Indigenous post-secondary institutions in Canada and the U.S.

Andrea L. Jenkins


The movement, in Canada and the United States, to establish and maintain postsecondary institutions controlled by Indigenous peoples is part of broader Indigenous North American struggles to effect positive change on current circumstances and contribute to the creation of a truly liberating education in the face of historical and continuing colonial systems of marginalization. This article compares these processes in Canada and the United States, using an historical approach to a systems-level analysis to explore the past and present structures and purposes of these Indigenous postsecondary institutions as well as the past and present policies that shape them, with reference to the ways in which these institutions grow from and contribute to the decolonization of Indigenous communities.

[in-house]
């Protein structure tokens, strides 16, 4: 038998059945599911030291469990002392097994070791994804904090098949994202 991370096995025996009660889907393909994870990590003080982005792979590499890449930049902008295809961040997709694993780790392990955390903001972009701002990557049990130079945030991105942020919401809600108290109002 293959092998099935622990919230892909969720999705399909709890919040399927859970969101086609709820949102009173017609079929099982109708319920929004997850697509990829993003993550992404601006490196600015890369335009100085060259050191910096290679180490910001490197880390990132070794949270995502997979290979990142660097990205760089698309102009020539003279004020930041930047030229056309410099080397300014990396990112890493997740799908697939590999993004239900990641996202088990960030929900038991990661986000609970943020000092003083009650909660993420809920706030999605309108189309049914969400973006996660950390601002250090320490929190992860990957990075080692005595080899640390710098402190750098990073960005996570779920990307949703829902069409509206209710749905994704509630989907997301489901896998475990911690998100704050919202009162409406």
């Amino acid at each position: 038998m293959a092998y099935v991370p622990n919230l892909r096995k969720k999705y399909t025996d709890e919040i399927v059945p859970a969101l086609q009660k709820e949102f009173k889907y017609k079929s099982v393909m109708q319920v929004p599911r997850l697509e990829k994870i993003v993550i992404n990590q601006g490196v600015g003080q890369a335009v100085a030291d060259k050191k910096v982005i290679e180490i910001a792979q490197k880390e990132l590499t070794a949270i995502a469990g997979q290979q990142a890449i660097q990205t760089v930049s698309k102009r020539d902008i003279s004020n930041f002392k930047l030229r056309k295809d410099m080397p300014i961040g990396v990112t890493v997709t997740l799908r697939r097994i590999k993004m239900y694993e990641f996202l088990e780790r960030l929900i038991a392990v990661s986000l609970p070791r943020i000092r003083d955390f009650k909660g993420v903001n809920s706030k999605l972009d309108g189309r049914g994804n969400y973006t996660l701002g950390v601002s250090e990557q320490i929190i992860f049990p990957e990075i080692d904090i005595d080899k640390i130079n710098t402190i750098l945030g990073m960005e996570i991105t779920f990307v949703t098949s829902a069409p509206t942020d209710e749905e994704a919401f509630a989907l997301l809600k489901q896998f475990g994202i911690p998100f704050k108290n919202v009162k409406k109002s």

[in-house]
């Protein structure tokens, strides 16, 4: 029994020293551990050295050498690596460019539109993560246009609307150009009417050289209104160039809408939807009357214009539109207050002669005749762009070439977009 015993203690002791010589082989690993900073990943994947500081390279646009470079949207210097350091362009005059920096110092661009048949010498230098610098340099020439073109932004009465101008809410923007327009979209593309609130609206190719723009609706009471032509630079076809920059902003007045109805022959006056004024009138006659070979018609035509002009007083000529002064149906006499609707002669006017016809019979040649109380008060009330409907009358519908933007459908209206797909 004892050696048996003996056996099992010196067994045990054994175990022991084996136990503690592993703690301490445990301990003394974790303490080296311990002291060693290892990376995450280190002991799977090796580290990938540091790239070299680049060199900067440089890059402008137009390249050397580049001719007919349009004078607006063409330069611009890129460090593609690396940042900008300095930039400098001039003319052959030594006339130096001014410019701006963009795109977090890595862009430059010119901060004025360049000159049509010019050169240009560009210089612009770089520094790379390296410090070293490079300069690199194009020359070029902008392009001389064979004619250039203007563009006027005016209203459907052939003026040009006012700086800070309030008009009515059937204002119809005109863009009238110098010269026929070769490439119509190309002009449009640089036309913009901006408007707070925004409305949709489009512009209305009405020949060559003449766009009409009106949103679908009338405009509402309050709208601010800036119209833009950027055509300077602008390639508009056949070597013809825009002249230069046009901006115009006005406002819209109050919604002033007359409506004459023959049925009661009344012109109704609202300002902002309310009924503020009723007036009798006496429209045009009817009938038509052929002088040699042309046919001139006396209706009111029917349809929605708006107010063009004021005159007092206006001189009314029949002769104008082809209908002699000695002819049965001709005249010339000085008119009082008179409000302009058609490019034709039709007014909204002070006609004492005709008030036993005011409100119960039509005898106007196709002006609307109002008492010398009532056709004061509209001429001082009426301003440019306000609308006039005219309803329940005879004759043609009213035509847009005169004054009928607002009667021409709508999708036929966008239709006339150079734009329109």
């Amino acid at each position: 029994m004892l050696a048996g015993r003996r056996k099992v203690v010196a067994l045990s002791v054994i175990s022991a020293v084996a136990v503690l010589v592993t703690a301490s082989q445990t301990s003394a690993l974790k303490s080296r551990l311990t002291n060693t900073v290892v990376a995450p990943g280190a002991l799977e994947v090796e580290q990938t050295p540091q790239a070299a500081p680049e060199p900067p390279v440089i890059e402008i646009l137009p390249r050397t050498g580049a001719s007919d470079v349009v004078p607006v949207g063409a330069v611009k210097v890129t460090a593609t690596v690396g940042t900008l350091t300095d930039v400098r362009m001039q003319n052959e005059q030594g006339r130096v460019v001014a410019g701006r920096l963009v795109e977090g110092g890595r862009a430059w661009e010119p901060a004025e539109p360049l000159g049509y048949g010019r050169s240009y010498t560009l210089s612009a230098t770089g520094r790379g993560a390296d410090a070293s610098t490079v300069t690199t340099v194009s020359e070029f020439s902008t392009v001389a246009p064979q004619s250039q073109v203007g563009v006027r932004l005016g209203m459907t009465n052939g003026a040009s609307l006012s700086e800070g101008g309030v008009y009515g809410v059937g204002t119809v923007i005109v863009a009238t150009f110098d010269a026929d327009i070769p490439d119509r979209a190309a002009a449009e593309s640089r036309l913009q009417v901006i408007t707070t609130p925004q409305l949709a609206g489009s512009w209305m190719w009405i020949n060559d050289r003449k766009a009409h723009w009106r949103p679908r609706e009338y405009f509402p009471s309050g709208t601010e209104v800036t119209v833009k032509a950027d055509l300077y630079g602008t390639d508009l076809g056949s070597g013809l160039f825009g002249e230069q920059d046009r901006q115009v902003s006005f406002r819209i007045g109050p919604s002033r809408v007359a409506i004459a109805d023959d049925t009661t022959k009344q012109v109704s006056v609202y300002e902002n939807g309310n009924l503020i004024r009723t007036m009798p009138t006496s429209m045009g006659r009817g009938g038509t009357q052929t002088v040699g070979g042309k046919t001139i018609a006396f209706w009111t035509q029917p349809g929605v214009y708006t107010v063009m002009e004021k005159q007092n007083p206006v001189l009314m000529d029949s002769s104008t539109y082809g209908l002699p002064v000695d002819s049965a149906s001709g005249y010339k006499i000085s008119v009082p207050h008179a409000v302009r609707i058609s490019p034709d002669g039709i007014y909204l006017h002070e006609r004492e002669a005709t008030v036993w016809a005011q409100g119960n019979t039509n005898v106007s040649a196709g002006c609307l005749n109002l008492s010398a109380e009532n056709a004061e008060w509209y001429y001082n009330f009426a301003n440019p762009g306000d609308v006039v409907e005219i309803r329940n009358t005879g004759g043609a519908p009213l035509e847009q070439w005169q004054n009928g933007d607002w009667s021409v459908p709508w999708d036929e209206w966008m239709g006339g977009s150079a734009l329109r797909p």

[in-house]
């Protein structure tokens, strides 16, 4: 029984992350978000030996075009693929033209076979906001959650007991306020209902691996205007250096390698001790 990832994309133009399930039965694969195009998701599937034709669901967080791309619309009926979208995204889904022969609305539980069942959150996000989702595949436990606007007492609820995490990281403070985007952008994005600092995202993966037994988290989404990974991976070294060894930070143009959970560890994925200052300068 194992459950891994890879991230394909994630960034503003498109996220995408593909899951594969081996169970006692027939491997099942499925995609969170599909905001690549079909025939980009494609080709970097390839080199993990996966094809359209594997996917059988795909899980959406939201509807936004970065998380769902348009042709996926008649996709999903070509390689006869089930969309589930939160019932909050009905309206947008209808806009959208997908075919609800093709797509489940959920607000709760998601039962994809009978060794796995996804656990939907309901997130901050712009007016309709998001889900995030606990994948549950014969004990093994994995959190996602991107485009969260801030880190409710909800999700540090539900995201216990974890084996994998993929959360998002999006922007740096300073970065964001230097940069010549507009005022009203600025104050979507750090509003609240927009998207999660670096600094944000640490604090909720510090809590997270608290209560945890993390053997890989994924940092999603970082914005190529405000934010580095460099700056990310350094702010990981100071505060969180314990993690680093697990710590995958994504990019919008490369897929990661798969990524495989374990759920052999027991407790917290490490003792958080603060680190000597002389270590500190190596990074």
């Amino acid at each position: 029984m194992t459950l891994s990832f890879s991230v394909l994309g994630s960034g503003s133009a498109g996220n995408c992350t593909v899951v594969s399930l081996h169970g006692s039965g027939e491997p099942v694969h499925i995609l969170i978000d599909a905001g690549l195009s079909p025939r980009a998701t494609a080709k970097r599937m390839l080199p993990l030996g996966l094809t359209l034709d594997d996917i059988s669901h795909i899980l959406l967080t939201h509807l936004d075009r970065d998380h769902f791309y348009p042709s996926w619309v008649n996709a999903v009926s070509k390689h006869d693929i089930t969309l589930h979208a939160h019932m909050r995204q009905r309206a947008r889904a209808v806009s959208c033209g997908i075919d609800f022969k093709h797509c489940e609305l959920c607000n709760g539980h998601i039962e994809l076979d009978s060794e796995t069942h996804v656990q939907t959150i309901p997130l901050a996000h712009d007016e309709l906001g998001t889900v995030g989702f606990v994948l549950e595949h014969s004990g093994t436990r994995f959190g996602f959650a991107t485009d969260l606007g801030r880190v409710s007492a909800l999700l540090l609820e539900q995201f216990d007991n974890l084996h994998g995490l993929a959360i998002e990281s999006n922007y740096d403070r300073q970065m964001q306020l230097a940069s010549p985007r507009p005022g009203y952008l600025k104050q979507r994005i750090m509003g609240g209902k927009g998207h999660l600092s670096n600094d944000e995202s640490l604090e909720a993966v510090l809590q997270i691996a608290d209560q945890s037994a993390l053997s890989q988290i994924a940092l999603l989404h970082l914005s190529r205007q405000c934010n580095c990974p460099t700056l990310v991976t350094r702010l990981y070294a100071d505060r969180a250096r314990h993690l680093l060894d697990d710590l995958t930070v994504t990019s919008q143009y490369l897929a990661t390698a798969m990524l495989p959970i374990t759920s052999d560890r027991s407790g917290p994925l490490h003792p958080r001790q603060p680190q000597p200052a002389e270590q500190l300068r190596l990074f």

comparative education; sociology of education; higher education; postsecondary education; indigenous peoples; Aboriginal peoples

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Higher Education Perspectives. ISSN: 1710-1530